Discussing the Conceptual in English: A Concrete Classroom Strategy

It all too easy sometimes to get lost in the small stuff of textual analysis. The micro. The single words and images. This is, it goes without saying, key to any literary discussion, but so is the macro. The big stuff. The conceptual. How might we build into our classroom routines more opportunity for such... Continue Reading →

The What How Why of WHW: Introducing and Using ‘What How Why’

Several years before becoming a secondary school teacher, I taught at university whilst completing a PhD and did a lot of private tutoring on the side. I didn’t have many resources but I did have one that I would use with all of my university classes and tutees: a single side of A4 with three... Continue Reading →

Teaching Poetry: A Step by Step Guide

Ok: first of all an admission. The title of this post, with its impossibly bold claim to distil teaching poetry into a series of neatly packaged steps, is somewhat overzealous. In a manner somewhat, and unfavourably, all too familiar to the last year, I fear it will overpromise and underdeliver. However, what it will do,... Continue Reading →

An Analysis: Love’s Philosophy

Throughout the poem Shelley refers to the speaker’s love by comparing it to natural imagery and the natural order. He uses this imagery in order to try and seduce the woman he is addressing: he is attempting to justify why the woman should be with him by referencing how nature works in the world. Thus,... Continue Reading →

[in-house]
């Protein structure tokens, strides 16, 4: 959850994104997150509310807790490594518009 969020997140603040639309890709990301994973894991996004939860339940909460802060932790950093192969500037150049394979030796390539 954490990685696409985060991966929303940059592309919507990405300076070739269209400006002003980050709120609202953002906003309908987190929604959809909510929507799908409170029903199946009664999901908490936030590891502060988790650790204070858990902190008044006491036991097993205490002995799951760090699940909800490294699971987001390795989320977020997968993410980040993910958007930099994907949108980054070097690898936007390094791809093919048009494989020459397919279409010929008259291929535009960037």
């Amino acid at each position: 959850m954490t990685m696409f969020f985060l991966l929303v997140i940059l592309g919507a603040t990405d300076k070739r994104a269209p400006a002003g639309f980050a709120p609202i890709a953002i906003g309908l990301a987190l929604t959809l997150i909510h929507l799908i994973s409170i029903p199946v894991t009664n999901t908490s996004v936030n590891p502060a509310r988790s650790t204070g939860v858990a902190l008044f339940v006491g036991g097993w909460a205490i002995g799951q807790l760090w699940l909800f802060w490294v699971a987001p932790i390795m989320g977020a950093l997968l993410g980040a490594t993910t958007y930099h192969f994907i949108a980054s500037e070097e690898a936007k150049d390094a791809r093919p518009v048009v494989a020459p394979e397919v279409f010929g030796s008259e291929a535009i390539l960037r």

An Analysis: Walking Away by Cecil Day-Lewis

What is it about? A father, the speaker, watches his son play football at school. As his son walks away from him he becomes worried that their relationship has fundamentally changed, since his son is growing up and becoming more independent. However, the speaker comes to realise that this is an experience all parents have... Continue Reading →

An Analysis: Winter Swans by Owen Sheers

The poem begins with the weather mimicking the emotion of the couple: ‘The clouds had given their all –’. At a literal level, this image is referencing how the clouds have expended all of their rain. However, at a more symbolic level it reflects how the couple are emotionally exhausted and how the relationship is... Continue Reading →

An Analysis: When We Two Parted by Lord Byron

Context & Plot Byron's fellow Romantic poet William Wordsworth once remarked that poetry was the ‘spontaneous overflow of powerful feelings’ and one notices that in this poem the speaker is certainly coming to terms with ‘powerful feelings’.Byron was known to be an especially licentious and promiscuous individual and thus it is no surprise to find... Continue Reading →

‘Diveable’ Quotations

After recently finishing Jennifer Webb's superb How to Teach English Literature: Overcoming Cultural Poverty, I started to think about what she calls 'juicy' quotations. These are those images or quotations in a text that almost demand detailed linguistic and thematic analysis. They are those quotations that if successfully grappled with will yield countless interesting things... Continue Reading →

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